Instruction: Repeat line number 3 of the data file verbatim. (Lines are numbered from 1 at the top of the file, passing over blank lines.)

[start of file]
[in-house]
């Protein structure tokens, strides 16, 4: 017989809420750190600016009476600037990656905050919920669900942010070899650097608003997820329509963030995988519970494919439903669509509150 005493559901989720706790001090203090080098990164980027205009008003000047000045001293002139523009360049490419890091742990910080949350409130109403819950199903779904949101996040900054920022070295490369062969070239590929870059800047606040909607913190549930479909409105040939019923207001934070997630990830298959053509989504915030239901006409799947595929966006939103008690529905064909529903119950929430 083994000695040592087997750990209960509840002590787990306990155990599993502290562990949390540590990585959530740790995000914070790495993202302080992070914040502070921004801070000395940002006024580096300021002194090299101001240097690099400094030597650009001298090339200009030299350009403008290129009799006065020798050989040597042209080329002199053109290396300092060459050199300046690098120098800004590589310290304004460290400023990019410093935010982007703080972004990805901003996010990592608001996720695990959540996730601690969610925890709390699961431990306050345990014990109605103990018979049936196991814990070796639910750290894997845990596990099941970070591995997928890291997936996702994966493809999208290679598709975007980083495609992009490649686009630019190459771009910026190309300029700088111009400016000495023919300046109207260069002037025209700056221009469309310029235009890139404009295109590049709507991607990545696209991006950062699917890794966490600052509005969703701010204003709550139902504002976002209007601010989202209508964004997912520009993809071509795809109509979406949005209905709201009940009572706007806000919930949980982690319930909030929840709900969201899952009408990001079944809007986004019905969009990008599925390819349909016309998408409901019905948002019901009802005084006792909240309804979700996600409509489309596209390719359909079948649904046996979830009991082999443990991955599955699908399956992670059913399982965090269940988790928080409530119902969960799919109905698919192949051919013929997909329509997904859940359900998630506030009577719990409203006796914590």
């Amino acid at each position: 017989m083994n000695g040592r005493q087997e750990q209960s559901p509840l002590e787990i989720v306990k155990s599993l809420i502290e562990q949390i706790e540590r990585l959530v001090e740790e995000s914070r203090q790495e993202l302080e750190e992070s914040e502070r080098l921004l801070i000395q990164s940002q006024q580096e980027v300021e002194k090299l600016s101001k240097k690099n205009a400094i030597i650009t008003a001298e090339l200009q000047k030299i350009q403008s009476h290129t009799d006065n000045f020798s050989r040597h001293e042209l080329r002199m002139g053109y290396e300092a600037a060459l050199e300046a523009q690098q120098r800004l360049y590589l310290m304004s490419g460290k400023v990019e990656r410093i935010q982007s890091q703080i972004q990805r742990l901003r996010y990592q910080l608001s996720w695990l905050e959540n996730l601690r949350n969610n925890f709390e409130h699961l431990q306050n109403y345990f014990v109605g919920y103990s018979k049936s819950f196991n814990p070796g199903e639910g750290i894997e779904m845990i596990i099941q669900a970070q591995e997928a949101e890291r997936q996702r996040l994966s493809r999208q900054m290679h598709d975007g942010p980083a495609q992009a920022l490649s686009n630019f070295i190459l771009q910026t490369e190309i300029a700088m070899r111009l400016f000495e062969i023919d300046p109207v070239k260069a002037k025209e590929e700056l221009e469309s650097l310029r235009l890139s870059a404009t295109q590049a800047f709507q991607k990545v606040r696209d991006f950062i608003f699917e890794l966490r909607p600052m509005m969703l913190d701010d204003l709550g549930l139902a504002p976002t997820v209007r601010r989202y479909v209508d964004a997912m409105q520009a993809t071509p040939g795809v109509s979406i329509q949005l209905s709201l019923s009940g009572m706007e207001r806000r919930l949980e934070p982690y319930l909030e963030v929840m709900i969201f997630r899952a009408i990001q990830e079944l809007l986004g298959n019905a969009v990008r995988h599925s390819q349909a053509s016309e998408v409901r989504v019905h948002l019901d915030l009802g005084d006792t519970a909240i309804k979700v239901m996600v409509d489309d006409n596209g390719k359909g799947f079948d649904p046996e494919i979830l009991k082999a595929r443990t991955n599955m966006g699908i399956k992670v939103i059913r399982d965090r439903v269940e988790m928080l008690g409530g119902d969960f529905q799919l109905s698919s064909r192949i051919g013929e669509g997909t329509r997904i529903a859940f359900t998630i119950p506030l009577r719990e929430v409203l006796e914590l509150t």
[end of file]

């Amino acid at each position: 017989m083994n000695g040592r005493q087997e750990q209960s559901p509840l002590e787990i989720v306990k155990s599993l809420i502290e562990q949390i706790e540590r990585l959530v001090e740790e995000s914070r203090q790495e993202l302080e750190e992070s914040e502070r080098l921004l801070i000395q990164s940002q006024q580096e980027v300021e002194k090299l600016s101001k240097k690099n205009a400094i030597i650009t008003a001298e090339l200009q000047k030299i350009q403008s009476h290129t009799d006065n000045f020798s050989r040597h001293e042209l080329r002199m002139g053109y290396e300092a600037a060459l050199e300046a523009q690098q120098r800004l360049y590589l310290m304004s490419g460290k400023v990019e990656r410093i935010q982007s890091q703080i972004q990805r742990l901003r996010y990592q910080l608001s996720w695990l905050e959540n996730l601690r949350n969610n925890f709390e409130h699961l431990q306050n109403y345990f014990v109605g919920y103990s018979k049936s819950f196991n814990p070796g199903e639910g750290i894997e779904m845990i596990i099941q669900a970070q591995e997928a949101e890291r997936q996702r996040l994966s493809r999208q900054m290679h598709d975007g942010p980083a495609q992009a920022l490649s686009n630019f070295i190459l771009q910026t490369e190309i300029a700088m070899r111009l400016f000495e062969i023919d300046p109207v070239k260069a002037k025209e590929e700056l221009e469309s650097l310029r235009l890139s870059a404009t295109q590049a800047f709507q991607k990545v606040r696209d991006f950062i608003f699917e890794l966490r909607p600052m509005m969703l913190d701010d204003l709550g549930l139902a504002p976002t997820v209007r601010r989202y479909v209508d964004a997912m409105q520009a993809t071509p040939g795809v109509s979406i329509q949005l209905s709201l019923s009940g009572m706007e207001r806000r919930l949980e934070p982690y319930l909030e963030v929840m709900i969201f997630r899952a009408i990001q990830e079944l809007l986004g298959n019905a969009v990008r995988h599925s390819q349909a053509s016309e998408v409901r989504v019905h948002l019901d915030l009802g005084d006792t519970a909240i309804k979700v239901m996600v409509d489309d006409n596209g390719k359909g799947f079948d649904p046996e494919i979830l009991k082999a595929r443990t991955n599955m966006g699908i399956k992670v939103i059913r399982d965090r439903v269940e988790m928080l008690g409530g119902d969960f529905q799919l109905s698919s064909r192949i051919g013929e669509g997909t329509r997904i529903a859940f359900t998630i119950p506030l009577r719990e929430v409203l006796e914590l509150t």